JP Morgan's top market guru just identified a chilling pattern in the stock market

Myles Udland
This is an ugly chart. (REUTERS/Lucas Jackson)

Stocks have been getting slammed on Thursday afternoon.

Near 1:30 p.m. ET, the tech-heavy Nasdaq (^IXIC) was down as much as 1.2%, while the S&P 500 (^GSPC) and Dow (^DJI) — after having traded higher earlier in the session — were moving to their lows of the day.

Volatility as measured by the CBOE’s VIX index (^VIX) was also spiking.

The decline in the market appears to have coincided with the publishing and circulation of a research note from JP Morgan strategist Marko Kolanovic, who among other things noted that the recent decline in stock correlations we’ve seen mirrors action investors saw before big sell-offs in 194 and 2001.

“Over the past year, correlation of stocks and sectors declined at an unprecedented speed and magnitude,” Kolanovic wrote in a note to clients.

“A similar decorrelation occurred on only 2 other occasions over the last 30 years: in 1993 and 2000. Both of those episodes led to subsequent market weakness and an increase in volatility (in 1994, and 2001). The current decline in market correlations started following the US elections and was largely driven by macro (rather than stock specific) forces.”

Stocks were tumbling on Thursday. (Source: Yahoo Finance)

 

A de-correlation in stocks basically means that individual stocks began moving in different directions at different times, rather than in the same direction at the same time. Typically, correlations spike when worries are high in the market; when panic takes over, investors have a tendency to dump everything almost indiscriminately. During periods of calm and confidence, correlations will recede as investors become more discerning of their investment choices.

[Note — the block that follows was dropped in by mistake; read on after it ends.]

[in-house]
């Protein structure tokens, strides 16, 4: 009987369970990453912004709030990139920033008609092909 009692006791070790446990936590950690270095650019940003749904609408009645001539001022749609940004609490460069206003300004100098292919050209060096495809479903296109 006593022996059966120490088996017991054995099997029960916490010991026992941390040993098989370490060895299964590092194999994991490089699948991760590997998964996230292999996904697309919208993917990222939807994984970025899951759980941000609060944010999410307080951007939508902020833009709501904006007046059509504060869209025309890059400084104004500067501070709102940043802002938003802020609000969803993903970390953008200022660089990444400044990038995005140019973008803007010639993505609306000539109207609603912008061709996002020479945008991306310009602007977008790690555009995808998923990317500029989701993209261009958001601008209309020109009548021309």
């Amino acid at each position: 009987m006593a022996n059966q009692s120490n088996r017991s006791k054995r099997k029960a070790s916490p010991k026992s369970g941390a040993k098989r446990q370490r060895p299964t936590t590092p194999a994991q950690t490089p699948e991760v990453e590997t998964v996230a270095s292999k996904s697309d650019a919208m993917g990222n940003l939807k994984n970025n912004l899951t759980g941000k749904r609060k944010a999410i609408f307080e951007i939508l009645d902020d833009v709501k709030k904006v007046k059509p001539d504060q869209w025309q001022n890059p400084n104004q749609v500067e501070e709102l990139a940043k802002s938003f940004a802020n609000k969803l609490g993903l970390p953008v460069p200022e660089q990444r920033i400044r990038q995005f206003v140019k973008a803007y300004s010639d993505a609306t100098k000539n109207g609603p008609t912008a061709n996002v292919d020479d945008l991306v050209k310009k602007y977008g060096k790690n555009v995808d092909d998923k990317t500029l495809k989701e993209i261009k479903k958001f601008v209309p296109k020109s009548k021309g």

Kolanovic notes that in 1994, a rise in interest rates and a re-correlation in the stock market saw a 10% correction. In 2000, with markets bouncing off lows made during the brief 1998 crisis triggered by Russia’s default and Long-Term Capital Management’s bankruptcy, correlations plummeted.

“It ended with the tech bubble in March 2001,” Kolanovic writes, “which marked the low pint of equity correlation and start of recession. Subsequently, the market declined ~30%, bottoming in late 2002.”

JP Morgan

This note comes during a day when markets had rallied after strong earnings results from market bellwether Facebook (FB) and telecom giant (and Yahoo Finance parent company) Verizon (VZ).

Amazon (AMZN), another market leader and member of the vaunted FAANG stocks — which also includes Apple (AAPL), Netflix (NFLX), and Google parent-company Alphabet (GOOGL) — is set to report earnings after the market close on Thursday. Earlier in the day, a rally in Amazon shares to a new record high made its founder and CEO Jeff Bezos the world’s richest man.

Additionally, investing legend Howard Marks published a widely-read memo on Wednesday that warned on a variety of market conditions right now, including positioning around the FAANG stocks and a lack of ideas about what could go wrong in markets.

“Since we never know when risky behavior will bring on a market correction, I’m going to issue a warning today rather than wait until one is upon us,” Marks wrote.

And while Thursday’s action is but a small blip in the big picture, during a stretch that has seen markets sleepily power to new highs this action likely has many taking notice.

Myles Udland is a writer at Yahoo Finance. Follow him on Twitter @MylesUdland

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